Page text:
Twenty years ago, Harry Potter and the Philosopher’s Stone was first published on June 26, 1997. Many of us grew up with the bespectacled British wizard as an integral part of youth culture, whether we were obsessed with Hogwarts or not. But for every super-fan with an account on Pottermore, there are people who don’t know much other than that Dumbledore is the headmaster at Harry’s magic school and that Voldemort is the series’ bad guy. The magic of Brad Neely’s (China, IL, Harg Nallin) “Wizard People Dear Reader”, a complete sound dub that fits over the first Harry Potter film, is that rabid Potter fans and casual passersby can enjoy it equally.
Voice actor, writer, and animator Brad Neely recorded himself musing about Harry Potter in 2004, calling every character by a slightly off-kilter name (Ron is Ronnie the Bear, Dudley is Roast Beefy Weefs) and narrating the action in Harry Potter and the Sorceror’s Stone. When Neely took the recording on the road, Warner Bros. wasn’t happy, though Neely argued “Wizard People” was a distinct enough work of art to stand apart from the film.
Today, “Wizard People” is still the most subversive example of the many, many art projects that stemmed from Harry Potter’s initial release. A stage musical emerged in 2009, an entire genre of pop punk called “wizard rock” came to life, and Hogwarts-themed comics, animation, and puppet shows are now a part of many young adults’ memories. Though all of that glorious mess has a place in Harry Potter fandom, “Wizard People” is unique.
You can download the full film here, or watch it in segments on YouTube. The first segment, titled “POWER-BABY”, is below. As with all of Brad Neely’s work, the narration is really verbose while also being silly. There aren’t any outright jokes per se, but the irony is thick. “As Haggar gnashes his teeth in inner conflict and almost drowns in snotty, fearful tears,” Neely snarls, describing Hagrid’s hesitance to leave baby Harry, “his master, Dumbledore, tells him to wait in the frickin’ car if he has to!” Somehow these are still the familiar characters we know, but their personalities and objectives have been dumbed down to the core, in order to make the whole movie’s spectacle feel bizarre.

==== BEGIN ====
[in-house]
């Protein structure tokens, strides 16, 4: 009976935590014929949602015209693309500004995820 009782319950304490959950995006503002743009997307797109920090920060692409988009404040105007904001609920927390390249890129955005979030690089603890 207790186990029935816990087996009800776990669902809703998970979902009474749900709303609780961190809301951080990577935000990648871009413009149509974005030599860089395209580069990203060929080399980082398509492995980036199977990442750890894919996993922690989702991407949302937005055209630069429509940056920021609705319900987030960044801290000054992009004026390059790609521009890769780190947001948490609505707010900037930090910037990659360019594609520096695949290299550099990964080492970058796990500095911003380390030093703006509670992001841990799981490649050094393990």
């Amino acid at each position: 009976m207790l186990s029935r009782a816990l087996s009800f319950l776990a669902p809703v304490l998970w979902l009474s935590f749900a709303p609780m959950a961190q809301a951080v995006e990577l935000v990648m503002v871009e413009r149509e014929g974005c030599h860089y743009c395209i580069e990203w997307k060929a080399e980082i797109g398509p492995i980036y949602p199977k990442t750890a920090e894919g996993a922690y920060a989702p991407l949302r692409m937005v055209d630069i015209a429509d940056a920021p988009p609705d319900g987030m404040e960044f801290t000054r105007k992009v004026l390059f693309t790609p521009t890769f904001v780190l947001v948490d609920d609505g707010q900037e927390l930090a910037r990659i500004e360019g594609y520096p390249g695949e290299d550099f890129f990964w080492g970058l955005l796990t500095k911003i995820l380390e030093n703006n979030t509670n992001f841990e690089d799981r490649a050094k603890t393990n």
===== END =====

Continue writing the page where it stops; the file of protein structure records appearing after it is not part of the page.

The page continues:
One fan favorite of the series is Hagrid’s re-introduction in Chapter Four: Hagar’s Gifts. “But Blam!…Blam!…Blam!… at the door! The Porktown family scuttles into position, but what busts in the door is far more than expected: it is Haggar — the horrible, the nightmare of hair — a wall of a man, but buried under his woolen chest is a heart I’d trust a baby with.”
Fans also enjoy Neely’s version of Severus Snape (Professor Snake), who first appears in Chapter 14: FIRST DAY SUCKS IT. “Snake demands from Harry how to make a certain spell. Harry good-naturedly says he just doesn’t know. How could he? This is his first day! Christ! Driven by some unholy jealousy, the unfair Snake presses him again. What is such and such? How many rat tails are in minkerfulls? Harry again, with the oil of Olivier, acts humble. Demure, even. Thankful for the lesson.”
The crowning jewel quote, however, is Harry’s response to catching the snitch in what “Wizard People” calls “THE CRIBBAGE MATCH”. First, Harry exchanges the following repartee with Professor Snake, who is now a woman in Neely’s narration:
Nice work on the troll thing, [Snake] says, eyes shifting. I wish you luck today in the cribbage match. Harry responds, ‘I wish you luck on not hating your parents for mixing up such an unthinkable person’.
On the Quidditch pitch, Neely’s description of Harry catching the snitch is as follows: “The crowd is destroying its throats calling Harry’s name. Harry feels right with himself. He’s down there, a new god who has found a calling. He holds up that Snitch and bellows: ‘I am a beautiful animal! ‘I am a destroyer of worlds! ‘I am Harry Fucking Potter!’ And, dear readers, at last the world was quiet.”
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